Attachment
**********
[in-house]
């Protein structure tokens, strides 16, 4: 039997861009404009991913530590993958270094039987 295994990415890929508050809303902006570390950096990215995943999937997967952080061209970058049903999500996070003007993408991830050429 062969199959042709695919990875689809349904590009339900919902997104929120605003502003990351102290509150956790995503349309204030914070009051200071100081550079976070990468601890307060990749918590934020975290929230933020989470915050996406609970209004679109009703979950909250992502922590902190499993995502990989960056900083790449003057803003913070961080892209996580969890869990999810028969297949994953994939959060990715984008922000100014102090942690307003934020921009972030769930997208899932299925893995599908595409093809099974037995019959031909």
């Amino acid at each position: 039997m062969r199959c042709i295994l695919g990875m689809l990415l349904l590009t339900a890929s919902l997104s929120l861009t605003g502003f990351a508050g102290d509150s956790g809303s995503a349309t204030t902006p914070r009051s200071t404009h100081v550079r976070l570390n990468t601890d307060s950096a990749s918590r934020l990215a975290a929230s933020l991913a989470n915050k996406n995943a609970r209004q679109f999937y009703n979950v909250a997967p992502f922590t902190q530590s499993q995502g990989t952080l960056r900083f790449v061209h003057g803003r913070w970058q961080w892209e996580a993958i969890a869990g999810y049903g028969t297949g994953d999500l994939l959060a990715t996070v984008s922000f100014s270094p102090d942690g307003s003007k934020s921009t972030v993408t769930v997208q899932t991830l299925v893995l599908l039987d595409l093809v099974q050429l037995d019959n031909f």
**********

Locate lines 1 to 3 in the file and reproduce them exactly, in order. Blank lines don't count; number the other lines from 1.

[in-house]
């Protein structure tokens, strides 16, 4: 039997861009404009991913530590993958270094039987 295994990415890929508050809303902006570390950096990215995943999937997967952080061209970058049903999500996070003007993408991830050429 062969199959042709695919990875689809349904590009339900919902997104929120605003502003990351102290509150956790995503349309204030914070009051200071100081550079976070990468601890307060990749918590934020975290929230933020989470915050996406609970209004679109009703979950909250992502922590902190499993995502990989960056900083790449003057803003913070961080892209996580969890869990999810028969297949994953994939959060990715984008922000100014102090942690307003934020921009972030769930997208899932299925893995599908595409093809099974037995019959031909």
């Amino acid at each position: 039997m062969r199959c042709i295994l695919g990875m689809l990415l349904l590009t339900a890929s919902l997104s929120l861009t605003g502003f990351a508050g102290d509150s956790g809303s995503a349309t204030t902006p914070r009051s200071t404009h100081v550079r976070l570390n990468t601890d307060s950096a990749s918590r934020l990215a975290a929230s933020l991913a989470n915050k996406n995943a609970r209004q679109f999937y009703n979950v909250a997967p992502f922590t902190q530590s499993q995502g990989t952080l960056r900083f790449v061209h003057g803003r913070w970058q961080w892209e996580a993958i969890a869990g999810y049903g028969t297949g994953d999500l994939l959060a990715t996070v984008s922000f100014s270094p102090d942690g307003s003007k934020s921009t972030v993408t769930v997208q899932t991830l299925v893995l599908l039987d595409l093809v099974q050429l037995d019959n031909f």